Ruben was in a restaurant one night in October when he got a notification on his phone of a Couchsurfing request – two adults, two kids – for the beginning of December. “A family with two young boys: that could be really cool or it could be a real disaster”, he thought. “I’ll take my chances.” He accepted the request.
Considering that by Christmas we’d be bang in the middle of our European project it seemed only natural to make a pilgrimage to the centre of the European project – Brussels – to do some Christmas shopping. So we organised flights and went on couchsurfing.com to find somewhere to stay. That’s what we tend to do if we’re just going somewhere for a quick weekend. And lo, we quickly found a fellow called Ruben living in Anderlecht who was willing to host us (and in fact we got another offer from a guy in Saint-Gilles to fall back on should we need it).
Grand Place, Bruxelles
I only knew the name Anderlecht from when I was 8 and into soccer like everyone else my age. But just like almost all of those other European soccer team names, like Ajax, Porto, Lazio, etc., Anderlecht meant nothing to me as an actual geographical place, a place people lived in. I mean, where would you actually go to meet an Ajaxian? Whither a Portian? Who cared? They were cool football team names. So I never found out what that word Anderlecht meant until we checked Ruben’s profile. Turns out it’s a suburb south-west of Brussels city centre, catered for by a stop called Bizet on the metro. Nice. And, we were going to be staying on a street called Claude Debussy. Extra nice.“I don’t know exactly what I will be doing that weekend, but hosting shouldn’t be a problem. We can arrange more in detail somewhere in the beginning of December?” said Ruben, sounding Australian? I saved the dates and the details in Tripit, and started reading all about the Grande Place and the history of Brussels.
I hadn’t been there for twenty-one years, not since my brother Gav worked as a barman in a pub in Ixelles, another of Brussels’s suburbs, and neither Tina nor the kids had ever been. So really, it was like we were all going for the first time. At Christmas time! We were going to go to the Christmas markets, les Marchés de Noël, in the centre of town, with a side trip to Ghent at some stage. Funny – everyone I mentioned our upcoming trip to said one thing: “Go to Bruges! Bruges is great!” Yeah, we thought about it, but as well as being far away, Bruges’d be crowded. A day trip to Ghent, on the other hand, wouldn’t mean being stuck on a train half the morning.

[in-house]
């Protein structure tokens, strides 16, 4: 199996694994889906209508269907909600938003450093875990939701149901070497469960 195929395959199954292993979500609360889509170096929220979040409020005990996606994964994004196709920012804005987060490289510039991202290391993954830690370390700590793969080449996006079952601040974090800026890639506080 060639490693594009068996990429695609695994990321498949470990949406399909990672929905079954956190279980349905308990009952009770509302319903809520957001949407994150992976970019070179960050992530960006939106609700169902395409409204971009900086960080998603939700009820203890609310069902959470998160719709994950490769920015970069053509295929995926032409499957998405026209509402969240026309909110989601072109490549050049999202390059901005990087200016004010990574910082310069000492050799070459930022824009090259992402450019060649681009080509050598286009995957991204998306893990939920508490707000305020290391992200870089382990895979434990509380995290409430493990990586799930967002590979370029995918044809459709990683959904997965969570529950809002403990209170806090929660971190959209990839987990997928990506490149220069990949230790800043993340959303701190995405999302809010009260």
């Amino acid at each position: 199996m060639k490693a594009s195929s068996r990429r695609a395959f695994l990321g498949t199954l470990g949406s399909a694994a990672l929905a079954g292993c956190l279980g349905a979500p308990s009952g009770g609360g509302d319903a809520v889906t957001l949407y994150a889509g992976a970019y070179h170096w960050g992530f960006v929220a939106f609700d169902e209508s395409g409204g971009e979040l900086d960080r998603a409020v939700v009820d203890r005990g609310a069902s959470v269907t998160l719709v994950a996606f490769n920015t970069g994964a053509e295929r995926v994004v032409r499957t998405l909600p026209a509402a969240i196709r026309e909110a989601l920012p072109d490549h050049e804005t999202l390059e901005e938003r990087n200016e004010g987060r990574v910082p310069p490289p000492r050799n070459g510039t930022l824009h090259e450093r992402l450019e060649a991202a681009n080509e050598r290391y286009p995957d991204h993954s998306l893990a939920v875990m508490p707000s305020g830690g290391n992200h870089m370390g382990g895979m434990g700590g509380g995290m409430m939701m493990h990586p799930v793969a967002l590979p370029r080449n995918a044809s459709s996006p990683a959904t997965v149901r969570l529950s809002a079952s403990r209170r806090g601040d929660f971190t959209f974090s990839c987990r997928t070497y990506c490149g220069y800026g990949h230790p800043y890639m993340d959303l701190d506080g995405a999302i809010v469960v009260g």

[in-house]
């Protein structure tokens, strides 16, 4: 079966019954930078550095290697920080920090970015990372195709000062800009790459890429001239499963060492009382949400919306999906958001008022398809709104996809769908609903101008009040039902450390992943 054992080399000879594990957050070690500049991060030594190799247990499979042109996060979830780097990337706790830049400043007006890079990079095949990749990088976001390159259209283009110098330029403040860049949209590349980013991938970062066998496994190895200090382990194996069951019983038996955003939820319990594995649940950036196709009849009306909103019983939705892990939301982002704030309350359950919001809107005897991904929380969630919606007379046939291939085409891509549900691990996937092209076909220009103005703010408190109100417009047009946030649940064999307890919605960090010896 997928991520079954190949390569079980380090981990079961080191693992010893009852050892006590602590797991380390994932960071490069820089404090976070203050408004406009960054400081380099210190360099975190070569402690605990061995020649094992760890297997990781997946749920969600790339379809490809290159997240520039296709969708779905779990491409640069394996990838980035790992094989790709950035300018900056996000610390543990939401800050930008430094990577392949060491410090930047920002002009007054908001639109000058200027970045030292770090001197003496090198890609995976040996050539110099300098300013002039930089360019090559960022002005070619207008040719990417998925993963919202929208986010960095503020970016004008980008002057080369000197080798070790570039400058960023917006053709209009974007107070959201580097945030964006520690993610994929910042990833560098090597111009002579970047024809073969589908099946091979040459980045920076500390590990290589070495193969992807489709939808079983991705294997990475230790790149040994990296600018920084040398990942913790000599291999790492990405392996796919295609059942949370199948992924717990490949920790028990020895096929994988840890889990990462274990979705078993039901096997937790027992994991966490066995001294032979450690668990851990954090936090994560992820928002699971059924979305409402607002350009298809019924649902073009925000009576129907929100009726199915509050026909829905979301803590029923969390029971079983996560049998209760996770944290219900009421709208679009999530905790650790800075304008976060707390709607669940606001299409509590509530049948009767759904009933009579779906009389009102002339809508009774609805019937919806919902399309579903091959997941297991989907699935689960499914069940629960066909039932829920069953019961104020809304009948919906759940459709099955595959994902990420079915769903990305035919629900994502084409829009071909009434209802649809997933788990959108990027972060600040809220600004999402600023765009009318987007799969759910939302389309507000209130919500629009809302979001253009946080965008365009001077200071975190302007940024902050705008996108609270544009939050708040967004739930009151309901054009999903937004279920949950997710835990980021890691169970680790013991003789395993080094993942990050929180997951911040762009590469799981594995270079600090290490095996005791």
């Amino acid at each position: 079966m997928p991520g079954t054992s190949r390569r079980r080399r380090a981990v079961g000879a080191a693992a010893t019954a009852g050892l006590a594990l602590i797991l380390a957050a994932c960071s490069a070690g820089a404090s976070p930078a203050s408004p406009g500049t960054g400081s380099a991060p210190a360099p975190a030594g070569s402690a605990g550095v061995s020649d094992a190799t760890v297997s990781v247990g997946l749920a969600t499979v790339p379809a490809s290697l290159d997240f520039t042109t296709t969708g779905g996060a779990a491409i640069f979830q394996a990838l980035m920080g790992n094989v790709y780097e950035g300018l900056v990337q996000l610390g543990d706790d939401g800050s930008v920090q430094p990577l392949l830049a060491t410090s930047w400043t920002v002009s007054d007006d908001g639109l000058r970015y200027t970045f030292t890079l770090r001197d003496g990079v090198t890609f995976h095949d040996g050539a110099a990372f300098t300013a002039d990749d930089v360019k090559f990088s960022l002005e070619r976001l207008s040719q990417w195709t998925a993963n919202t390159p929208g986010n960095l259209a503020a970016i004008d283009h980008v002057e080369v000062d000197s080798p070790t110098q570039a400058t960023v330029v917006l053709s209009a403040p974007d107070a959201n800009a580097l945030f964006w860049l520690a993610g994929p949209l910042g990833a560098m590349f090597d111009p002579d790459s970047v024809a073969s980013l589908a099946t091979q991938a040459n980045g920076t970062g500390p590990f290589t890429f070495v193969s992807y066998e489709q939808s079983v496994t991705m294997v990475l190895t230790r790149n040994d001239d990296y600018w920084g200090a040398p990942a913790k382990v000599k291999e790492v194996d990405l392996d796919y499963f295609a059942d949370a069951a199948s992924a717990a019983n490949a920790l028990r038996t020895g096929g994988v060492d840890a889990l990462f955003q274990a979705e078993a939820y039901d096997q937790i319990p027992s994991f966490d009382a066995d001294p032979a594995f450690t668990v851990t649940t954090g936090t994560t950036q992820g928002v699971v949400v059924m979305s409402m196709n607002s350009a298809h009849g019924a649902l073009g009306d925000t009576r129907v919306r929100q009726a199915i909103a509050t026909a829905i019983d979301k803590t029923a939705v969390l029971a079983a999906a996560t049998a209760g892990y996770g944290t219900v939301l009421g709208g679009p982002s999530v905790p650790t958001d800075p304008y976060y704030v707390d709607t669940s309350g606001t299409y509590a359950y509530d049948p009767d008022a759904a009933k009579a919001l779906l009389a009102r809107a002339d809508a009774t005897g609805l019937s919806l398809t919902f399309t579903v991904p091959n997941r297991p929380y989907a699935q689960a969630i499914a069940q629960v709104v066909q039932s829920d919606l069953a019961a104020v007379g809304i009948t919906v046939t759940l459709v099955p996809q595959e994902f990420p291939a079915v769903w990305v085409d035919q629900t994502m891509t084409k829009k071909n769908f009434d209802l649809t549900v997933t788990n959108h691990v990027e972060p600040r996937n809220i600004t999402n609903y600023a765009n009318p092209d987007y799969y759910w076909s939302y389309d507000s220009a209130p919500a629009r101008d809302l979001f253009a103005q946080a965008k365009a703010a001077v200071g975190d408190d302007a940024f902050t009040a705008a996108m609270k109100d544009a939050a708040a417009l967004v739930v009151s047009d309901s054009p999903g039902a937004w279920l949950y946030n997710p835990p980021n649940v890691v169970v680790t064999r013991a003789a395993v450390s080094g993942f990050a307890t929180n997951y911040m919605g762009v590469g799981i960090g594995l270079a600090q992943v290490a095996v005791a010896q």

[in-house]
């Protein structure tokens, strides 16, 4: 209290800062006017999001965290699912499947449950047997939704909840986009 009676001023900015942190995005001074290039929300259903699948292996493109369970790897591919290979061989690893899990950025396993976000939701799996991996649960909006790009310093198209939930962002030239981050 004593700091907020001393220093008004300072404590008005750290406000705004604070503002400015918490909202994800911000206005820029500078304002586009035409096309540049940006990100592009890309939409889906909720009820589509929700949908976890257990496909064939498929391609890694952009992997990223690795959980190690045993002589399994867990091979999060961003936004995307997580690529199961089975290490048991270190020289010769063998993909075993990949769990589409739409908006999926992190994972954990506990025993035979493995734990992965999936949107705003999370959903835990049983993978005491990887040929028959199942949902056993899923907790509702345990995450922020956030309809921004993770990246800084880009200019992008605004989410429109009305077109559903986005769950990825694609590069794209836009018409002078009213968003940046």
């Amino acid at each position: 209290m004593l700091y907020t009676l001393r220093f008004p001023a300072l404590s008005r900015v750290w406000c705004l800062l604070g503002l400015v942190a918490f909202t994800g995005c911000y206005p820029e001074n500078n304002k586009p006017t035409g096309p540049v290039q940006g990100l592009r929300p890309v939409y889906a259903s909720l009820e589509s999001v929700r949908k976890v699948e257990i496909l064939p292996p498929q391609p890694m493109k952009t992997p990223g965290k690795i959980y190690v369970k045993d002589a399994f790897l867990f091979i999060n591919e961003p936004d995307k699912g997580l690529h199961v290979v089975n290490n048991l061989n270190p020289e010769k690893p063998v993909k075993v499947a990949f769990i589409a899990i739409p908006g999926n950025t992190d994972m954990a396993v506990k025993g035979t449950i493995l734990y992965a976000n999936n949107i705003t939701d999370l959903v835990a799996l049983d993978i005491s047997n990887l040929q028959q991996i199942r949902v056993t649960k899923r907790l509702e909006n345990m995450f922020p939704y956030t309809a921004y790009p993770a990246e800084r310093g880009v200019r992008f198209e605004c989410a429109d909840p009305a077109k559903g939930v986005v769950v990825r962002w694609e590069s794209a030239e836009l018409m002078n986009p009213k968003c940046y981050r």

Then came the attacks in Paris on the 13th of November. To our surprise, given it happened in a different city, one of the effects of the attacks was to jeopardise our trip to Belgium. It began to seem like we might fall foul of the authorities’ clampdown in Molenbeek, the suburb beside Anderlecht. Incredibly, Brussels, Europe’s de facto capital, and a place where not much happens, ‘went into lockdown’. Late-night police raids were carried out to target a network, connected with the one that carried out the Paris attacks, of the tiresome rageboys plaguing Europe’s house. More raids near Liège in the east, and Charleroi, south of the capital. Charleroi to us is no more than a waypoint we use to get from Dublin to Zakynthos. Let them raid it. But who wants to visit a city with soldiers walking around its tourist quarter, helicopters flying around, and with the metro shut down? The police evacuated restaurants in the famous Rue des Bouchers in the centre of Brussels, blocked off roads, and closed schools, much to the delight of children and terrorists. On the Sunday morning of the lockdown the market at the city’s Eurostar terminal Gare du Midi – one of the biggest outdoor markets in Europe – was called off. Brussels quickly became a city where one might well find oneself – quelle horreur! – unable even to purchase a waffle.
We wrote to Ruben in late November: “We obviously want to visit but not if the centre of town is locked down and the metro’s not running. What’s it like there now? Will the Christmas markets take place, do you think?”
“I understand your concerns.” he wrote back, “Brussels has had better weeks. The metro is running again and tomorrow they will decide what they will do with the Christmas market. And actually, there is not really a locked centre, there is only a lot of police and some soldiers. I’ll even have dinner at the city centre tonight. Anyway, I’ll keep you posted about the Christmas market.” Two days later he wrote again: “As promised an update about the Christmas market: it opens today and it will take place as foreseen. Everything in the city centre seems to be again as before the attacks in Paris. Also, yesterday the ‘terror level index’ dropped from 4 to 3. That is still higher than normal, but more in line with the neighbouring country’s.” He meant France. Même pas peur, we’re going.
Ruben and Tina at Place Sainte-Catherine